Peace Museum, Bradford
|Location||Bradford, United Kingdom|
The Peace Museum, Bradford is the only museum dedicated to the history and (often untold) stories of peace, peacemakers and peace movements, in the UK.
The Peace Museum aims to engage, inform and inspire through: items in its collection and exhibitions of learning and education activities for all sectors of the community, schools, colleges and universities, focusing on local, national and international people, events and stories posing questions about equality, diversity, cohesion, peace and non-violence telling stories of peacemakers and peacemaking.
The museum asks visitors to consider peace and peacemaking as an active, as opposed to passive endeavour, a challenge and something that requires effort, asking "What could you do?" What story will you tell".
The initial idea of creating a peace museum arose in the mid–1980s from Gerald Drewett of the Give Peace a Chance Trust. In 1990 this was carried forward when Shireen Shah, an MA student at Bradford University’s Peace Studies Department, wrote a dissertation proposing a ‘Museum for Peace’. Two years on, the International Network of Museums for Peace held its first conference at the University of Bradford in 1992, during which it was proposed that a Peace Museum be established in Bradford. A committee was established to seek finance and general support for the idea. Initially called ‘The National Peace Museum Project’, the Museum was established in 1994 through a five-year grant from the Joseph Rowntree Charitable Foundation[clarification needed] and operated from a temporary site in Bradford in the Wool Exchange. In 1998 the Museum moved to its present site on the top floor of 10 Piece Hall Yard, in Bradford city centre.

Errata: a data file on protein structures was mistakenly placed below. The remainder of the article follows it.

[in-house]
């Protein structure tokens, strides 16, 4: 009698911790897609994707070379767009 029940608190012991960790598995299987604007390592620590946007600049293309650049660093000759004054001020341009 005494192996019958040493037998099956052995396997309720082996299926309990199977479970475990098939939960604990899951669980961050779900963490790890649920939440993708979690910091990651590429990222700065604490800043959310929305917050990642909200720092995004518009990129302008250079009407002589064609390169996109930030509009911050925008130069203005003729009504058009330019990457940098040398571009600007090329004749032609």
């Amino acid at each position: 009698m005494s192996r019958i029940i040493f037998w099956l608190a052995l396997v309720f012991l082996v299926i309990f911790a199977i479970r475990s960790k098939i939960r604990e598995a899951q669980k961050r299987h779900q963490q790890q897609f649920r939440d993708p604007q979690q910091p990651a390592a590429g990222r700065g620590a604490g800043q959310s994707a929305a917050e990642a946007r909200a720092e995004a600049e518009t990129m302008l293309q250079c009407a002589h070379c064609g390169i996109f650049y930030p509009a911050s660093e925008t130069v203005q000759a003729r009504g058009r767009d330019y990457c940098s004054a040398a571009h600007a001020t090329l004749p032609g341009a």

The museum is open Thursdays 10.00–4.00.
The Museum's exhibition for May to July 2016 is entitled A Force For Peace - A History of European Cooperation.
|This article related to a museum in the United Kingdom is a stub. You can help Wikipedia by expanding it.|